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Penfield man dies from carbon monoxide intoxication | News

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Penfield man dies from carbon monoxide intoxication

A Penfield man is dead from carbon monoxide poisoning. His two teenaged children were hospitalized. It happened early Tuesday morning in a home on Creek Street in Penfield. Officials have traced the cause as a faulty gas fuel boiler.

The Monroe County Sheriff's Office identifies the victim as 54-year-old Stephen Makowiecki. He was discovered unresponsive by his 18-year-old son and 16-year-old daughter who were treated at Rochester General Hospital.

Deputies say this was a tragic, tragic case of someone apparently ignoring the warning from not one but two carbon monoxide detectors.

The sheriff quotes the teenagers as saying the two carbon monoxide detectors went off but the family wasn't clear why and the devices were moved out outside the house. That decision proved fatal to the father.

News 10NBC spoke with a family member today who said this has been hard on the mother and children. He said the mother was not at home at the time.

Carbon monoxide to many is a mysterious but deadly gas. It's odorless and colorless. Symptoms include headache, dizziness, weakness, nausea, vomiting, chest pain, and confusion. High levels of CO can cause loss of consciousness and death.
“Our ambulance was summoned about 3:40 in the morning for a male unresponsive, not breathing.” West Webster Fire Chief Tony Galante said the man was deceased. The Medical Examiners Office determined that he died from carbon monoxide intoxication. “If you're carbon monoxide detector is going off, it's like anything, it can malfunction. If you're not sure, get out of the house and call 911. Let us come down and make sure that it's safe to be there.”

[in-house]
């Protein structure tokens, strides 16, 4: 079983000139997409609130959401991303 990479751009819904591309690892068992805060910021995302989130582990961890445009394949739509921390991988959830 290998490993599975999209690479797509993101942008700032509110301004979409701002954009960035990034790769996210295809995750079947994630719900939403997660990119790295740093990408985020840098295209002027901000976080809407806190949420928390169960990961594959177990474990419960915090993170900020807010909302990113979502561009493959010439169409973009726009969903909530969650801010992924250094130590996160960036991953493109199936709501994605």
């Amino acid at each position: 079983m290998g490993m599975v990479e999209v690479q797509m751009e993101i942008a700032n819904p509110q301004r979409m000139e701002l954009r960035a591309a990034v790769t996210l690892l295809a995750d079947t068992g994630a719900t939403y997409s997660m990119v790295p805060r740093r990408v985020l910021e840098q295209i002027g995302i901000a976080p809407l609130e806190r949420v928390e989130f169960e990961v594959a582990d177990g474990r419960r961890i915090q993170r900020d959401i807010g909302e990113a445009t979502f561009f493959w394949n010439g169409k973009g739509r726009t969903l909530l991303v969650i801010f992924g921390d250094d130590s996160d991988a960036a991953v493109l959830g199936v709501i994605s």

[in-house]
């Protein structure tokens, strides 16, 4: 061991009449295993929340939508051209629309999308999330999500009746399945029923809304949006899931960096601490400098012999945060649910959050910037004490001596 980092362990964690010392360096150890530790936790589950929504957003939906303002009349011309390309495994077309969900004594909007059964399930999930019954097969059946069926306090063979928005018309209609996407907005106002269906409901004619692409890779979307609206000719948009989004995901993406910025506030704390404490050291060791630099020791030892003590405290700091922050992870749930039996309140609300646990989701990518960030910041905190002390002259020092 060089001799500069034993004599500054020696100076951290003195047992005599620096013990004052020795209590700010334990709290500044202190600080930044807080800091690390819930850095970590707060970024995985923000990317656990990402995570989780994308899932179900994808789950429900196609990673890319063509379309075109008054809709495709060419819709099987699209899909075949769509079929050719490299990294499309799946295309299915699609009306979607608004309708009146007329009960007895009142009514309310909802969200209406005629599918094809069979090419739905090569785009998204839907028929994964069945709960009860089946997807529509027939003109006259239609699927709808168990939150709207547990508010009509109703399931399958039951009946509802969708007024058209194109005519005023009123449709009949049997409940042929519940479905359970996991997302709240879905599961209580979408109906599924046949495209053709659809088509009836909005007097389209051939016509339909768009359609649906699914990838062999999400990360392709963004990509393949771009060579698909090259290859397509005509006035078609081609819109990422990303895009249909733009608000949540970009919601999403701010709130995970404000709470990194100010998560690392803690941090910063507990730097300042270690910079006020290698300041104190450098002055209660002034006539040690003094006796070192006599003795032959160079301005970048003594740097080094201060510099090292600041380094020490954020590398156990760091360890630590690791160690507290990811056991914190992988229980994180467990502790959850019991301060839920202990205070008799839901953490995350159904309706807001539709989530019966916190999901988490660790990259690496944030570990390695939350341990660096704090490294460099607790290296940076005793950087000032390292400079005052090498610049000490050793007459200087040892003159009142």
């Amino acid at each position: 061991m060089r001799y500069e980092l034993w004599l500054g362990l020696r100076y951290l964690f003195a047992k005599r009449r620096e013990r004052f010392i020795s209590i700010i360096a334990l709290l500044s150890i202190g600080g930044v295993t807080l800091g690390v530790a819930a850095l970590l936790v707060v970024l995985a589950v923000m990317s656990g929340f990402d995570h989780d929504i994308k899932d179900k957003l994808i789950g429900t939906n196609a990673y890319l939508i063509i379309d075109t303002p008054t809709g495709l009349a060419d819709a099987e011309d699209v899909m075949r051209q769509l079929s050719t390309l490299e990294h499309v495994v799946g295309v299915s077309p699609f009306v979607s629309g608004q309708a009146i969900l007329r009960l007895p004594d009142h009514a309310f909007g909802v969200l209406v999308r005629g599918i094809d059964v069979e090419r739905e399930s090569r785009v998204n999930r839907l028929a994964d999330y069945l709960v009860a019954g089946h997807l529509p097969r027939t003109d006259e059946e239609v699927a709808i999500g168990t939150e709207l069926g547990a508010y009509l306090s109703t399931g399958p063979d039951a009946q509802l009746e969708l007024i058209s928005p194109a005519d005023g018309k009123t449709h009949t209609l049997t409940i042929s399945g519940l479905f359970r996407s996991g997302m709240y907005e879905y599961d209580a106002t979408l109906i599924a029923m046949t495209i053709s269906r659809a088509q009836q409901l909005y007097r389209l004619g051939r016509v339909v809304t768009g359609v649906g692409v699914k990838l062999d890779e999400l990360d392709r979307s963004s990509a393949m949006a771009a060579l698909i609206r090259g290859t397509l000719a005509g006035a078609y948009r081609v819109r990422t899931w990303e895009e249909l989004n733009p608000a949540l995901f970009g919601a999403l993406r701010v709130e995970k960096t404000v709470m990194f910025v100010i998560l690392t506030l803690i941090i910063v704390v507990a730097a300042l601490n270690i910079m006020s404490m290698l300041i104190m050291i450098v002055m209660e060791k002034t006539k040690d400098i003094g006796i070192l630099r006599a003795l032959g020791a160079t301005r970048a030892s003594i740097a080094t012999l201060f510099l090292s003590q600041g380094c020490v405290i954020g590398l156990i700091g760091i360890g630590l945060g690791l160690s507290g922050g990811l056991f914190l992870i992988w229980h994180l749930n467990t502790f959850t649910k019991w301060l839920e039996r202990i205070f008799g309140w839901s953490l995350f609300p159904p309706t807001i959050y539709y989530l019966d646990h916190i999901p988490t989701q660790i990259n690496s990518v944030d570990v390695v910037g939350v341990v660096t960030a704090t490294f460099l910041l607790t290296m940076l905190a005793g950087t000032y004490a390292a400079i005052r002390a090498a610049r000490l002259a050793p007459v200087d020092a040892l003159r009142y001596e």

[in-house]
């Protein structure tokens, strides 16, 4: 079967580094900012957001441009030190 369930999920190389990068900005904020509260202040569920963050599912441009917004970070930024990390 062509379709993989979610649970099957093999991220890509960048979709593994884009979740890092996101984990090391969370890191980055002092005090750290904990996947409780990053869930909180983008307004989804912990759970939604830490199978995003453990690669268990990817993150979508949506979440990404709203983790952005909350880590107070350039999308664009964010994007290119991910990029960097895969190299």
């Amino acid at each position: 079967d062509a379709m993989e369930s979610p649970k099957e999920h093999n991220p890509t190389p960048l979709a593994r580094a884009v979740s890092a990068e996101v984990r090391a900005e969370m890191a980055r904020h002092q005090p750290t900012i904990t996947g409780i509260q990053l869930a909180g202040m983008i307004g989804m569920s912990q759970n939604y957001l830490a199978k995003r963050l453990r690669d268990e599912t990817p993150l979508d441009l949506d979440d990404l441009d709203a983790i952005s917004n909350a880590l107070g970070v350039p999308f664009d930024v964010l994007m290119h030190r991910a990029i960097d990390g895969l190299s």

Gov. Paterson signed Amanda’s Law in February. It's named for 16-year-old Amanda Hansen of West Seneca, New York, who died in 2009 due to a carbon monoxide leak from a defective boiler.

It requires installation of carbon monoxide alarms in all new and existing buildings. The only exception is houses with no carbon monoxide source like all electric homes.

Mayer Hardware says sales took off after the law took effect. Tom Green said, “Our sales went from one or two a day to up to a dozen to three dozen a day. So it was quite dramatic, a big increase.”

West Webster's fire chief says 80 to 90-percent of their calls for carbon monoxide are false alarms but that doesn't matter. “We would rather someone err on the side of caution and call us.”

According to the Centers for Disease Control more than 400 Americans die from carbon monoxide poisoning each year, 20,000 visit the emergency room and more than 4,000 are hospitalized. Fatality is highest among Americans 65 and older.


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